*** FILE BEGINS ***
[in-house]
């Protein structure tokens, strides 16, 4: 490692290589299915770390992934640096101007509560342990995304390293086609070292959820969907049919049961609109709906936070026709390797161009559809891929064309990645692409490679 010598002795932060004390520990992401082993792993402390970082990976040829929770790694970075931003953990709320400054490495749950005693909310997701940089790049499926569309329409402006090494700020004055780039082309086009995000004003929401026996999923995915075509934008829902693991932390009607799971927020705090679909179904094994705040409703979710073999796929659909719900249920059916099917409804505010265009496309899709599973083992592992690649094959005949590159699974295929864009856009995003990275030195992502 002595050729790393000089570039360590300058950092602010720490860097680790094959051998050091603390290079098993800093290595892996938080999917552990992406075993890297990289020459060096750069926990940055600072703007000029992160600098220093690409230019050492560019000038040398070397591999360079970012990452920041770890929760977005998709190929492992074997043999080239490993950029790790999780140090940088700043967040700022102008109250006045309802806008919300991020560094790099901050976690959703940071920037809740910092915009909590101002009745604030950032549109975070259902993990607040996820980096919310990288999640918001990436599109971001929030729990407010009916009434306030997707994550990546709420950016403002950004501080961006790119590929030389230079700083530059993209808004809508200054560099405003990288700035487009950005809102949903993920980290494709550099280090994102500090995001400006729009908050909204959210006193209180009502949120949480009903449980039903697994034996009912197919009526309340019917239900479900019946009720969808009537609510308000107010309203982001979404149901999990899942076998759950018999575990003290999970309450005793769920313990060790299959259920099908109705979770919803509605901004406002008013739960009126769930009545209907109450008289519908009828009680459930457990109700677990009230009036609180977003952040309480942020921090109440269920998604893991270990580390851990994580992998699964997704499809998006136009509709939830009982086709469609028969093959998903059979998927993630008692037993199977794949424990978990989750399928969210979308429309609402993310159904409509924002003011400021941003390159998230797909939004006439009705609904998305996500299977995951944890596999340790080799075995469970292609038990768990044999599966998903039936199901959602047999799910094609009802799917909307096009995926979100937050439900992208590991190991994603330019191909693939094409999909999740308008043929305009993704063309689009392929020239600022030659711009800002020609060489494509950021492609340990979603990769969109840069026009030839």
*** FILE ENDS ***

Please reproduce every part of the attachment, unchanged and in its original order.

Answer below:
[in-house]
């Protein structure tokens, strides 16, 4: 490692290589299915770390992934640096101007509560342990995304390293086609070292959820969907049919049961609109709906936070026709390797161009559809891929064309990645692409490679 010598002795932060004390520990992401082993792993402390970082990976040829929770790694970075931003953990709320400054490495749950005693909310997701940089790049499926569309329409402006090494700020004055780039082309086009995000004003929401026996999923995915075509934008829902693991932390009607799971927020705090679909179904094994705040409703979710073999796929659909719900249920059916099917409804505010265009496309899709599973083992592992690649094959005949590159699974295929864009856009995003990275030195992502 002595050729790393000089570039360590300058950092602010720490860097680790094959051998050091603390290079098993800093290595892996938080999917552990992406075993890297990289020459060096750069926990940055600072703007000029992160600098220093690409230019050492560019000038040398070397591999360079970012990452920041770890929760977005998709190929492992074997043999080239490993950029790790999780140090940088700043967040700022102008109250006045309802806008919300991020560094790099901050976690959703940071920037809740910092915009909590101002009745604030950032549109975070259902993990607040996820980096919310990288999640918001990436599109971001929030729990407010009916009434306030997707994550990546709420950016403002950004501080961006790119590929030389230079700083530059993209808004809508200054560099405003990288700035487009950005809102949903993920980290494709550099280090994102500090995001400006729009908050909204959210006193209180009502949120949480009903449980039903697994034996009912197919009526309340019917239900479900019946009720969808009537609510308000107010309203982001979404149901999990899942076998759950018999575990003290999970309450005793769920313990060790299959259920099908109705979770919803509605901004406002008013739960009126769930009545209907109450008289519908009828009680459930457990109700677990009230009036609180977003952040309480942020921090109440269920998604893991270990580390851990994580992998699964997704499809998006136009509709939830009982086709469609028969093959998903059979998927993630008692037993199977794949424990978990989750399928969210979308429309609402993310159904409509924002003011400021941003390159998230797909939004006439009705609904998305996500299977995951944890596999340790080799075995469970292609038990768990044999599966998903039936199901959602047999799910094609009802799917909307096009995926979100937050439900992208590991190991994603330019191909693939094409999909999740308008043929305009993704063309689009392929020239600022030659711009800002020609060489494509950021492609340990979603990769969109840069026009030839």